Of course, many large Oregon employers are worried about how the wage increases are going to affect their bottom line. Minimum wage is set to increase by fifty cents across the entire state, with the Portland metropolitan area hitting $12.50 an hour in comparison to $11 for nonurban counties. That translates to an extra $250 for every 500 workers each pay period; with roughly 24 pay periods a year, that’s an extra $6k annually for just 500 employees.
By leveraging scheduling as a strategic tool, however, you can better control costs to offset these wage increases. Here’s how automated scheduling can unlock cost saving opportunities.
Match Labor to Actual Demand
Are employees standing around with nothing to do because you’re overstaffed? Have too many overtime hours been assigned because there was no transparency over how many people were approved? How confident are you that you have enough employees during your peak shifts so that production doesn’t get pushed and deadlines are hit?
Schedulers create schedules based on the demand planner’s forecasted labor requirements. On the day, however, the shift supervisor is constantly making adjustments to said schedule based on absences, overtime, shift swaps, and any other unexpected occurrences. If the changes aren’t manually entered accurately and payroll is working off an outdated sheet, the people who actually worked the shift may not get paid.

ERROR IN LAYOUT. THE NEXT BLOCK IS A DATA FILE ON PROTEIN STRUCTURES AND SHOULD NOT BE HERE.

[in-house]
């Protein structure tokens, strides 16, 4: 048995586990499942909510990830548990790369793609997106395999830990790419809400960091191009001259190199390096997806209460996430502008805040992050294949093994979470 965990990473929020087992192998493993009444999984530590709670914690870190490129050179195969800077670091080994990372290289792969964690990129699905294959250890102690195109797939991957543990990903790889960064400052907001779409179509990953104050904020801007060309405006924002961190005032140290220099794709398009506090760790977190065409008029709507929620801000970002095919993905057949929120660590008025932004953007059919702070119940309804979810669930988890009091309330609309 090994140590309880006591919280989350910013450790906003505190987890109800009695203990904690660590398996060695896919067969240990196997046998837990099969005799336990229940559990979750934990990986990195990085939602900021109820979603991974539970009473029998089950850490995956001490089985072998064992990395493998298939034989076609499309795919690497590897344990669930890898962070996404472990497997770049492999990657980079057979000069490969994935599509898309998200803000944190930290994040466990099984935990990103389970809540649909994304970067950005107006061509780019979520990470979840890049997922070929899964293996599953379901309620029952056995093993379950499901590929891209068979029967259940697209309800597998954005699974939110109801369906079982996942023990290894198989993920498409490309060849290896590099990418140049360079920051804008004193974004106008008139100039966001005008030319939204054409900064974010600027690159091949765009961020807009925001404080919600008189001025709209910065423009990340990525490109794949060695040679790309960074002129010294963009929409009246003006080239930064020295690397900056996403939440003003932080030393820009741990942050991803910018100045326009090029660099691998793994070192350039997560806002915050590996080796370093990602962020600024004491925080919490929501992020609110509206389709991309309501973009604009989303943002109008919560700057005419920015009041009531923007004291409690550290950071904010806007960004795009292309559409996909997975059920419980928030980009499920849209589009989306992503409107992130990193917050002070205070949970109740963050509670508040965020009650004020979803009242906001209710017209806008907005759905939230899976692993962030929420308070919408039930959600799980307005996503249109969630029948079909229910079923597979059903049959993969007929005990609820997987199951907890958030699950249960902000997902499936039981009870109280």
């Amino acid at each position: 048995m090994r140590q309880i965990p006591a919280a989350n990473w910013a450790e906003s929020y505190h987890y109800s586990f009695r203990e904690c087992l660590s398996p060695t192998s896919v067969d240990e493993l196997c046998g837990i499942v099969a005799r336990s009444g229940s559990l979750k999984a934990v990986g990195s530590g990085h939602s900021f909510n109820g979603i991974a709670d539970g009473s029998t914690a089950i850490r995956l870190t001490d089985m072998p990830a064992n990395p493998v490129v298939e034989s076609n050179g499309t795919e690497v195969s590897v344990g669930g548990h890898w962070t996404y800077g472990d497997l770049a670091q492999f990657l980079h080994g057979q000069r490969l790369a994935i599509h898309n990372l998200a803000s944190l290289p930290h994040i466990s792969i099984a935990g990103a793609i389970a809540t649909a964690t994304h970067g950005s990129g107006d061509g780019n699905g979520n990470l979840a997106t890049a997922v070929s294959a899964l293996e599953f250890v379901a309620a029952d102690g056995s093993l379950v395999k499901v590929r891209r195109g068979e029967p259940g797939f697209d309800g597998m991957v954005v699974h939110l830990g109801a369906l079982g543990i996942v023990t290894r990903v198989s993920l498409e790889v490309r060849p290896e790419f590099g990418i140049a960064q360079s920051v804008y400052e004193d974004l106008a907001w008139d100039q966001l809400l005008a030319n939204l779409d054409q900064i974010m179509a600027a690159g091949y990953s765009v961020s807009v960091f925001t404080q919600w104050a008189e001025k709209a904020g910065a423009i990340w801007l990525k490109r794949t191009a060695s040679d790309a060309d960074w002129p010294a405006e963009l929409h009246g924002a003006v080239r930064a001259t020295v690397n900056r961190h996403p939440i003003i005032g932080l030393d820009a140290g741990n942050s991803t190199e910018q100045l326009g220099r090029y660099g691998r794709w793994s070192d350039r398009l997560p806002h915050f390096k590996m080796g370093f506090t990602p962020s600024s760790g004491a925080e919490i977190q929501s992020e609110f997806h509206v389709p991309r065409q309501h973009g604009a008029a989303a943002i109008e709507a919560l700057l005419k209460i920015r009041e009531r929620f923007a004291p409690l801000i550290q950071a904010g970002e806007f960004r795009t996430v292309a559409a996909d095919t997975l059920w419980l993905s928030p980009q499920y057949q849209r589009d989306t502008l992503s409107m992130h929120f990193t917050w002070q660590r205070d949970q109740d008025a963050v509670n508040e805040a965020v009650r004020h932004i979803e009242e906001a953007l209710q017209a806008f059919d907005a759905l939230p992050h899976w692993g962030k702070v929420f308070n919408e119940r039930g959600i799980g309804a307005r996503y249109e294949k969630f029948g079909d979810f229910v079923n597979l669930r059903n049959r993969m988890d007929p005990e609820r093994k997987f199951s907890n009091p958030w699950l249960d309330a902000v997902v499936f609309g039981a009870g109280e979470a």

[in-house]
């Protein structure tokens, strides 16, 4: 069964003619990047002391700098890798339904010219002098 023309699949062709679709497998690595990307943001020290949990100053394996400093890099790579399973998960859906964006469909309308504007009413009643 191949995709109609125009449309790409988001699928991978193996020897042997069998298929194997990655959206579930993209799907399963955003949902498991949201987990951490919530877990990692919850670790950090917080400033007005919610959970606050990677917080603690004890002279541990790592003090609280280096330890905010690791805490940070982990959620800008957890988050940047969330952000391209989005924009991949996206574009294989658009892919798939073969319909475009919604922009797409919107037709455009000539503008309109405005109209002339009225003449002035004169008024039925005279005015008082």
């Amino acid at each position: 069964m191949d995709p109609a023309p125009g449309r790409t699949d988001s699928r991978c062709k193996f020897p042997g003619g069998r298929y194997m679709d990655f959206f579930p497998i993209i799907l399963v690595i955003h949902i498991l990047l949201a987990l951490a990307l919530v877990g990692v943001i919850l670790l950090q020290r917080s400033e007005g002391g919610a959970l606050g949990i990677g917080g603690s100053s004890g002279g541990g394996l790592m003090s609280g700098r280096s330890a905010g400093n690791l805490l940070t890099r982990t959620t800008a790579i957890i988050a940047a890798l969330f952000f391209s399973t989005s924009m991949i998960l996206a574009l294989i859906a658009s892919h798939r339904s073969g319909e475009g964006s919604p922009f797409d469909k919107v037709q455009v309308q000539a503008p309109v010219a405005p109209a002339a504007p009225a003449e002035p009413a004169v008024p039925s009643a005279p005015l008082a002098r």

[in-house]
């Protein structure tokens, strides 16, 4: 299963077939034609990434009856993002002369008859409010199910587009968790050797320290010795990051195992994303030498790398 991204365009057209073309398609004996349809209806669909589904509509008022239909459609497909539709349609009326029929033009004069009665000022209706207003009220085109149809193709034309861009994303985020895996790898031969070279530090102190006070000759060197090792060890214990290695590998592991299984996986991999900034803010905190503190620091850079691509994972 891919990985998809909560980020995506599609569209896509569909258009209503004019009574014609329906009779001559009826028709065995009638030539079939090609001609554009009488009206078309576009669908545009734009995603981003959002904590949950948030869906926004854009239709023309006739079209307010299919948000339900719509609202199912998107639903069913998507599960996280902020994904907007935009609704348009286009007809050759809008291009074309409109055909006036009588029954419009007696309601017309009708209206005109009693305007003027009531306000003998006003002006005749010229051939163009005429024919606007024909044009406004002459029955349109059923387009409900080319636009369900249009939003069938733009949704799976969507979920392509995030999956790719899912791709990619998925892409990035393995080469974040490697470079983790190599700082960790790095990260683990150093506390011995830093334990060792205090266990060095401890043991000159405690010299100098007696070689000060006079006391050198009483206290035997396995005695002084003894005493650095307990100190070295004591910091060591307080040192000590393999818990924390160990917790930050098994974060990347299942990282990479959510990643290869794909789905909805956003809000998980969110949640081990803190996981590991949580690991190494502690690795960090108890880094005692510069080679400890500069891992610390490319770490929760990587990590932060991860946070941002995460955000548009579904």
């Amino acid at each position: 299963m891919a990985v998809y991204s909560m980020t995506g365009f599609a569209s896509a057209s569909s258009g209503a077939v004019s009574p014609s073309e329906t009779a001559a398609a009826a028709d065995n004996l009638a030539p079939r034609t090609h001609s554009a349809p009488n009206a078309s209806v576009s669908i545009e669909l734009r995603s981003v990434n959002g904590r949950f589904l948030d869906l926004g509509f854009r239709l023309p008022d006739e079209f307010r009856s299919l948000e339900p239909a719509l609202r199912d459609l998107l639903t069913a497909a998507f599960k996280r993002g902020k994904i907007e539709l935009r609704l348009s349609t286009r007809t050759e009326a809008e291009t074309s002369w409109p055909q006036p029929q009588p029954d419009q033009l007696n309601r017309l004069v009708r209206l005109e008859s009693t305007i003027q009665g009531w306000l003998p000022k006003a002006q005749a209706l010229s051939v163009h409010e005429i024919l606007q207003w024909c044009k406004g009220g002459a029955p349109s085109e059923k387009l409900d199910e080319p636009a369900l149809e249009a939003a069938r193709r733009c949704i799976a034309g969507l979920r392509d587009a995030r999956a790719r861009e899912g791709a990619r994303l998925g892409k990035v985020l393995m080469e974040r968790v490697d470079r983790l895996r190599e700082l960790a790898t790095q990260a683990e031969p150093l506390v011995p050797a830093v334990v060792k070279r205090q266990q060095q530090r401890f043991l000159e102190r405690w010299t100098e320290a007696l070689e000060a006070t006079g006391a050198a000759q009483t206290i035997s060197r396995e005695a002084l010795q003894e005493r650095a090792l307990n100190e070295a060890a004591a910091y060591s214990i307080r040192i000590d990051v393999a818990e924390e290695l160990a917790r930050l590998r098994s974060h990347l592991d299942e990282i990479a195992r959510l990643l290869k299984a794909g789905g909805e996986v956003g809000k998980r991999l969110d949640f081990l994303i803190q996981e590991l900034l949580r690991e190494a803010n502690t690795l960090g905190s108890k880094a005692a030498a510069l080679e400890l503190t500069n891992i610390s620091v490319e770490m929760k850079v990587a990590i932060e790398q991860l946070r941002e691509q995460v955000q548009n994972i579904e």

Real-time rarely reflects what the paper roster in the break room dictated three business days ago, or even yesterday. So, why is scheduling still being done this way?
With automated scheduling, your important labor data (historical demand, employee information, etc.) is integrated at the point of scheduling. This helps you make the best decision financially because you will only be staffing to match what you need.